At the Oviedo Pottery Sale

UPDATE: Sale is also taking place Sunday, May 6, from 10 to 5!

I admire people who can do things with their hands, especially potters. Think of taking a heavy blob of wet clay and putting it on an electrically-driven (or foot-pedaled) spinning wheel; after awhile a dish emerges, or the beginnings of a sugar bowl, or a teapot. And they’re usually created in myriad textures and colors, with or without embellishments. Incredible what these people can create. Put ME in front of a potter’s wheel with a heavy lump of wet clay and suddenly Lucy and Ethel are in the room.

That’s Betsey Maupin above, displaying one of her yarn bowls at the Annual Spring Pottery Sale in Oviedo, which I visited today. Many knitters use balls of yarn which do not unwind neatly from the center of the ball; the yard lead is worked from the outside of the ball, causing no end of spinning and jumping and escaping if you’re not careful. Some balls of yarn have been known to travel great distances– remember that story about the woman in Danbury, Connecticut? Her ball of yarn got so far away from her that it took weeks before she found it– in Times Square! Yarn bowls keep the yarn unwinding in place, well away from Times Square, or your cat.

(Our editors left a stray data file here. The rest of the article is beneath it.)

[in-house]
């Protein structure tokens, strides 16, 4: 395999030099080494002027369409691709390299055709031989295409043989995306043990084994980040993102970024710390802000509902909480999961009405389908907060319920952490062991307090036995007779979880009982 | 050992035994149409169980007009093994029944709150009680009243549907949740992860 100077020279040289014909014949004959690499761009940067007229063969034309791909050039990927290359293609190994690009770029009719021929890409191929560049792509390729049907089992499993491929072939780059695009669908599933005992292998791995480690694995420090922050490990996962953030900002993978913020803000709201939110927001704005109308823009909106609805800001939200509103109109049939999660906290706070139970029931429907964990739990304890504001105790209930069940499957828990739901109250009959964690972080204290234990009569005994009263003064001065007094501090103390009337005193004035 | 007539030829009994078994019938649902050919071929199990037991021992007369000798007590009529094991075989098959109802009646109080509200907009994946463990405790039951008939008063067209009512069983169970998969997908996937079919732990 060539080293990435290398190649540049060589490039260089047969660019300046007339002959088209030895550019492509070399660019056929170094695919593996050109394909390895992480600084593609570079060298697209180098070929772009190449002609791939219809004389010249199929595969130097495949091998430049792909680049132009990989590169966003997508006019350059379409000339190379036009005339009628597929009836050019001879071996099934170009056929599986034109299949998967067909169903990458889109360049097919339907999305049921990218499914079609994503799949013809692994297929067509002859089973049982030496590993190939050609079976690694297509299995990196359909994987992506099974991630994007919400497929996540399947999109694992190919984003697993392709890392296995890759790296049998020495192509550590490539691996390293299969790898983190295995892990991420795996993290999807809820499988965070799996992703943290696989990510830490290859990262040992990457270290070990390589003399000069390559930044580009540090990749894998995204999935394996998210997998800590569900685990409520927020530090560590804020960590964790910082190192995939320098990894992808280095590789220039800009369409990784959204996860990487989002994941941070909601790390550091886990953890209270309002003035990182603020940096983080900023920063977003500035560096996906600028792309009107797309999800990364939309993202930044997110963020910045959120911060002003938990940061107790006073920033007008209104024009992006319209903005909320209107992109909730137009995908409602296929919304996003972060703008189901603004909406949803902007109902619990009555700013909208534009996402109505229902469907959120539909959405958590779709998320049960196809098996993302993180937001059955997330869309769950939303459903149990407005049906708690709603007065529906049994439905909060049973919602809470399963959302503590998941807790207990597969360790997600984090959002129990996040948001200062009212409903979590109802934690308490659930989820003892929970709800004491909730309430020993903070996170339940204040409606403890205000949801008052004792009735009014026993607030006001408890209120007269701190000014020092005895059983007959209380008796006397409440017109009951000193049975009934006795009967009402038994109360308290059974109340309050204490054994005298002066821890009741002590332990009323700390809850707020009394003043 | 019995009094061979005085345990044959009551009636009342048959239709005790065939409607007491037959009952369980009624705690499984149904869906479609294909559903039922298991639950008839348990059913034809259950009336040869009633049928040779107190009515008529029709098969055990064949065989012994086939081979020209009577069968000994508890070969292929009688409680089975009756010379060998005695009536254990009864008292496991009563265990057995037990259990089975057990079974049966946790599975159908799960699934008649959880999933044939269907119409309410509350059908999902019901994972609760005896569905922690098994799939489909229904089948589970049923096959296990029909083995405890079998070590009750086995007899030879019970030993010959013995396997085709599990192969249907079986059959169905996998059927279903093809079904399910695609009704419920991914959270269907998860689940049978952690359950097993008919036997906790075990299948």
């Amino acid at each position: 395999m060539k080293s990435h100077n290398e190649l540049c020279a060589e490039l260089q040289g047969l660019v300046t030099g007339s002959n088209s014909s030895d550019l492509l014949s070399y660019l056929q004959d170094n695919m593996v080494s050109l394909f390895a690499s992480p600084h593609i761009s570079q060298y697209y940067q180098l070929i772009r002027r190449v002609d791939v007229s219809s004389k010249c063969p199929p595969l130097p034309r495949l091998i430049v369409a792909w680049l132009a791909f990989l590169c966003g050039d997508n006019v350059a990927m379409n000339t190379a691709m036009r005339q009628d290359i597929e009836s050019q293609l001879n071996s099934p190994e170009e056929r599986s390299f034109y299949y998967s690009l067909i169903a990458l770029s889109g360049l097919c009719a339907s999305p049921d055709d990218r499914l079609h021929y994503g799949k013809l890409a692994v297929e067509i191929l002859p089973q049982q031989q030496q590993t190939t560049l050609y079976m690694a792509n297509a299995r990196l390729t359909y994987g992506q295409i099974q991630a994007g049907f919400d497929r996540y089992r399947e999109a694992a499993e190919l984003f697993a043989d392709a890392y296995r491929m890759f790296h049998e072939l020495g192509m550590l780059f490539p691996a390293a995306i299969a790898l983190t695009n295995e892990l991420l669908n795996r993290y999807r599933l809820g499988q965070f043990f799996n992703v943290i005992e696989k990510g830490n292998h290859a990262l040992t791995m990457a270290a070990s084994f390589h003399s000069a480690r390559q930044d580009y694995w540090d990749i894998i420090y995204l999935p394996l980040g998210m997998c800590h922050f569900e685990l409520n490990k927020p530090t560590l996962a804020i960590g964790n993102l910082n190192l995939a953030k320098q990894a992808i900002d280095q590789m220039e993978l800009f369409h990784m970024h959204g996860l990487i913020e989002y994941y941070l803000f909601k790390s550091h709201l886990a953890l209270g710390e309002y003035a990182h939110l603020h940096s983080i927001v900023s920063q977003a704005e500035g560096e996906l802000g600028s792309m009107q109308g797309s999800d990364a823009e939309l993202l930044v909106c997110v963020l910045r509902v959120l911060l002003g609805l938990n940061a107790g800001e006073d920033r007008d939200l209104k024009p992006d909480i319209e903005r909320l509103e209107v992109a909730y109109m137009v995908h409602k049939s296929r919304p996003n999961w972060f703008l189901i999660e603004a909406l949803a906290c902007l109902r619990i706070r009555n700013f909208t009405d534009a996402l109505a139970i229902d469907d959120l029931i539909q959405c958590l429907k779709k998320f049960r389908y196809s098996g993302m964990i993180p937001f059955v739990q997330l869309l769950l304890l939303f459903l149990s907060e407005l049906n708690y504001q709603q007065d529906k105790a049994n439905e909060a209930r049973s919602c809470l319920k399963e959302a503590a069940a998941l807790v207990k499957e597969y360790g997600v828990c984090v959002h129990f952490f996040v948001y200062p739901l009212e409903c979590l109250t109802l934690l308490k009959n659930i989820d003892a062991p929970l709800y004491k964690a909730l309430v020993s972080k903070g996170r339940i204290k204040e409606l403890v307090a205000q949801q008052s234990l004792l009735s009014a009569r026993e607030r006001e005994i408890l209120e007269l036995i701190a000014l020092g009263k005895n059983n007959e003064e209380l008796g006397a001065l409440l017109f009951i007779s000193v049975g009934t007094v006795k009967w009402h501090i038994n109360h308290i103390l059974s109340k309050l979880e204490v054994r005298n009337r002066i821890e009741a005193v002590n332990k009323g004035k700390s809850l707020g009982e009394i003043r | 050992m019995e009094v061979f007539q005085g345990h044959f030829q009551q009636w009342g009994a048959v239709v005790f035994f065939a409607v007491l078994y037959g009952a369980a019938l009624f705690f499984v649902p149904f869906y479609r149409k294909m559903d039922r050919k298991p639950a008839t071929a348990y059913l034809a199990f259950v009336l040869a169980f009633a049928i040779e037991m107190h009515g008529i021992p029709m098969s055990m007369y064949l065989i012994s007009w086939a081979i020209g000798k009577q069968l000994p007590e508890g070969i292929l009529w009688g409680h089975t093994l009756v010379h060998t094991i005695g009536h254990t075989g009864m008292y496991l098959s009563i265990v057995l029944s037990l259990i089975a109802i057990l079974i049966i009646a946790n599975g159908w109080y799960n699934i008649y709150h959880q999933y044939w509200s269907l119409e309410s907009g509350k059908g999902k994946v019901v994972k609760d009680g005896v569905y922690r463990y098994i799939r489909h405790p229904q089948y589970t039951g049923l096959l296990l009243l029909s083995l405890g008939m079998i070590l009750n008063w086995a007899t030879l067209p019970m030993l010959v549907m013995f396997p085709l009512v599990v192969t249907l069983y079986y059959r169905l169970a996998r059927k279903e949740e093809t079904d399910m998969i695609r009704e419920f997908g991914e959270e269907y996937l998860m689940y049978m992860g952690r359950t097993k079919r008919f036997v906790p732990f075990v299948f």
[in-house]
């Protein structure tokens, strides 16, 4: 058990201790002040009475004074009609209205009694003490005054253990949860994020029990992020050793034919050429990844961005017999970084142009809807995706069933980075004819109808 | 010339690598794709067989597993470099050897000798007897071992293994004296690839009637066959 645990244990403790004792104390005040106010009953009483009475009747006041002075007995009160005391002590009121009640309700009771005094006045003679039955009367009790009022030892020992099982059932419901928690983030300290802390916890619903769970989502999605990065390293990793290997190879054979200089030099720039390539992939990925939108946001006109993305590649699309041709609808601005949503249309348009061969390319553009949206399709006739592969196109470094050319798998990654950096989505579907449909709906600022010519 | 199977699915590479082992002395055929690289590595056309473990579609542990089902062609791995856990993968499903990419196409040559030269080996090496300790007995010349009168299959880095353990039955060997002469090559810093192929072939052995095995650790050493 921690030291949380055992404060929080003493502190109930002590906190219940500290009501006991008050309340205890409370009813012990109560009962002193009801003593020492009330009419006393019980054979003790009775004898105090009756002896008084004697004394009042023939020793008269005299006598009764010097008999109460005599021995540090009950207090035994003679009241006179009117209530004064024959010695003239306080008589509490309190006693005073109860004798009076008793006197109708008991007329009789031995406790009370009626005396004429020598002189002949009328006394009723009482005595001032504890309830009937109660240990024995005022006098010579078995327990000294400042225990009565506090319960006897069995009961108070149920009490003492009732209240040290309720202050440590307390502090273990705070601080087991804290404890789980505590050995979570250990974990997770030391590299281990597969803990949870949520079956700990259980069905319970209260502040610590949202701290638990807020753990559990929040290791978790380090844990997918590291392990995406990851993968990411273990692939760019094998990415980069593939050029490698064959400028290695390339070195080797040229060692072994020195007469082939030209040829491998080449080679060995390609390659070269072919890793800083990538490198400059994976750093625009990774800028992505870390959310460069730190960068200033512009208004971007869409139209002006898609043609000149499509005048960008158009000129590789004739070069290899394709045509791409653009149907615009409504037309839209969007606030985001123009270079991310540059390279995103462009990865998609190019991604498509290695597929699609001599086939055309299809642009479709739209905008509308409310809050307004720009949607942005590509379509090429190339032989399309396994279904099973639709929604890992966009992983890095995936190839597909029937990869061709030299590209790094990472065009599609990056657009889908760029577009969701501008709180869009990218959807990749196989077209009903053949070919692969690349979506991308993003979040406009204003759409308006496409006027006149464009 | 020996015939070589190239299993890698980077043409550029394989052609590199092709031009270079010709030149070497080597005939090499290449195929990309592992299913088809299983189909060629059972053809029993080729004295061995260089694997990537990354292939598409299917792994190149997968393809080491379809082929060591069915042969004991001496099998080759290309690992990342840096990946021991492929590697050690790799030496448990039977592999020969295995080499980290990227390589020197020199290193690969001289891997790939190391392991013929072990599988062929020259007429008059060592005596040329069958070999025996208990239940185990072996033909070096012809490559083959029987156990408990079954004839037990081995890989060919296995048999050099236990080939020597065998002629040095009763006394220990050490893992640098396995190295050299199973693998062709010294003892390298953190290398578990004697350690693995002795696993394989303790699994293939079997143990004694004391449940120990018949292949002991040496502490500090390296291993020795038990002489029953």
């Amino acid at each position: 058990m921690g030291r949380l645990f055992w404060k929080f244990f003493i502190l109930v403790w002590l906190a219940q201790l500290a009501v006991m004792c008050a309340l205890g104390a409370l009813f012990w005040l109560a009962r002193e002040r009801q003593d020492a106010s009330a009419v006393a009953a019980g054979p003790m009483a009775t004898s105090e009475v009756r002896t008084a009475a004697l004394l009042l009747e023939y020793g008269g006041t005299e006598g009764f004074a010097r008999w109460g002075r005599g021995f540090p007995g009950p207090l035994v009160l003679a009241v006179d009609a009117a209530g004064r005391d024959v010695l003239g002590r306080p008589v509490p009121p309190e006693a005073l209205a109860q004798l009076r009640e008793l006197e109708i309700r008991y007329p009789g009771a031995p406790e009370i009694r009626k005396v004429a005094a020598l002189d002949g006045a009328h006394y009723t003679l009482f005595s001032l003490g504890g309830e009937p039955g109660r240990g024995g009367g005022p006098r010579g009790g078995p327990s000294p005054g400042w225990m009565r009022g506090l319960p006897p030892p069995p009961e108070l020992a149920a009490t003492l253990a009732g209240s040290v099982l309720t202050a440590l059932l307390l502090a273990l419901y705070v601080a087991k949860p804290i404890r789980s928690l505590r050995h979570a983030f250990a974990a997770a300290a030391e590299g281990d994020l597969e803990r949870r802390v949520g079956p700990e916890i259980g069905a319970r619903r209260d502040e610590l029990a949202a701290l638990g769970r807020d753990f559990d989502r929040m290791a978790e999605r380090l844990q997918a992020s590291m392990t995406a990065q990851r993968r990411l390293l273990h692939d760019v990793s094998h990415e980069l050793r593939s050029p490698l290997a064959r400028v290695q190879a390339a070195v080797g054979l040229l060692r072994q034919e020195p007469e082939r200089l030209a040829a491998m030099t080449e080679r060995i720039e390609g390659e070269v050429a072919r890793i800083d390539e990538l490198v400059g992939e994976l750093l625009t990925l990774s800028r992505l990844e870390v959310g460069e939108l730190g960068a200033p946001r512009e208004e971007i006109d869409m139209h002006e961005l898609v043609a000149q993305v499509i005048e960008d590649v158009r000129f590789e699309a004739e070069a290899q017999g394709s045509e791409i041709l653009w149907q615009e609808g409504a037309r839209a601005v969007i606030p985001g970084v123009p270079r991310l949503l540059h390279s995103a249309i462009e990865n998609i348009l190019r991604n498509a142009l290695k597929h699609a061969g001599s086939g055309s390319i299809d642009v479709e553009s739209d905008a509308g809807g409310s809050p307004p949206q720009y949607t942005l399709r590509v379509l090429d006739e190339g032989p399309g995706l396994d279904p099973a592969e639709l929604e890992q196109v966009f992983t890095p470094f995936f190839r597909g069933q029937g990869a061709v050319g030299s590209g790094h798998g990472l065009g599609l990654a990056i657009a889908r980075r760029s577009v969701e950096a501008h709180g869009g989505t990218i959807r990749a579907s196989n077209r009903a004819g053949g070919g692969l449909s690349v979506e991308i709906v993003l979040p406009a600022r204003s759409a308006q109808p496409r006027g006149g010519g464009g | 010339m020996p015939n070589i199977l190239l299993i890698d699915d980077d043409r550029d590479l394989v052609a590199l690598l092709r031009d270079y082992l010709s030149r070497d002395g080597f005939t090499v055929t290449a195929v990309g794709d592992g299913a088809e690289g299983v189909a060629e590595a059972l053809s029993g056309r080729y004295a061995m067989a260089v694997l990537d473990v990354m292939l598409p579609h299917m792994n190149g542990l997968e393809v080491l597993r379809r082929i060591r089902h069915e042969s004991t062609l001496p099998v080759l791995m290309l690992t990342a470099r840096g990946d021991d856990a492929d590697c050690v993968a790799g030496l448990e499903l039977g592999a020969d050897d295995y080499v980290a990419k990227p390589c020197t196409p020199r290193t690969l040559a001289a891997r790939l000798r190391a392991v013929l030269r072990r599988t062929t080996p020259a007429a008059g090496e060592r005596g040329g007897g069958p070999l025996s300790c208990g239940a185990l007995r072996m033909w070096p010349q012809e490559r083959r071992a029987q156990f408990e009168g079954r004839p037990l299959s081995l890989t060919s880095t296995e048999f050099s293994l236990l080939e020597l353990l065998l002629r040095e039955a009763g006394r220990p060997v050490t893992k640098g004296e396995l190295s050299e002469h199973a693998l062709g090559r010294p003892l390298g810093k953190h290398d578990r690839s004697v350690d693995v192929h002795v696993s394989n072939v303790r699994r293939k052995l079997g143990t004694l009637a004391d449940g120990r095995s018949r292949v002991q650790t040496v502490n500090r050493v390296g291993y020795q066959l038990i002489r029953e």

A talented group of potters gathered for this year’s sale, which goes on today (May 5th.) until 5 PM. It’s located at 356 North Central Avenue in downtown Oviedo– just follow the signs once you get to the block.

You’ll find mugs, mug trees, bowls of all shapes and sizes and hues, teapots that look like cottages, and a LOT of skill. If you get a chance today, drive on up to Oviedo and check out some excellent local artistry: kudos to Barbara Bailey, Susie Vey, Elizabeth Maupin, Carol Jones, Chris Heimlich, Barbara Estevez and Gilda Ali.

6 responses

  1. I know just what you mean about potters and people, in general, who can make things with their hands. It always amazes me, Jimmy.

    Did I ever tell you the story I once heard about a Chinese potter, hundreds of years ago, who was despondent about not being able to get one of his pieces exactly as he wanted it to be. He was so depressed that he committed suicide by throwing himself into his kiln. Ironically, the piece that he was firing, at the moment, turned out to be so colorful and beautiful—as a result of his jumping in—that it was considered to be his masterpiece!!

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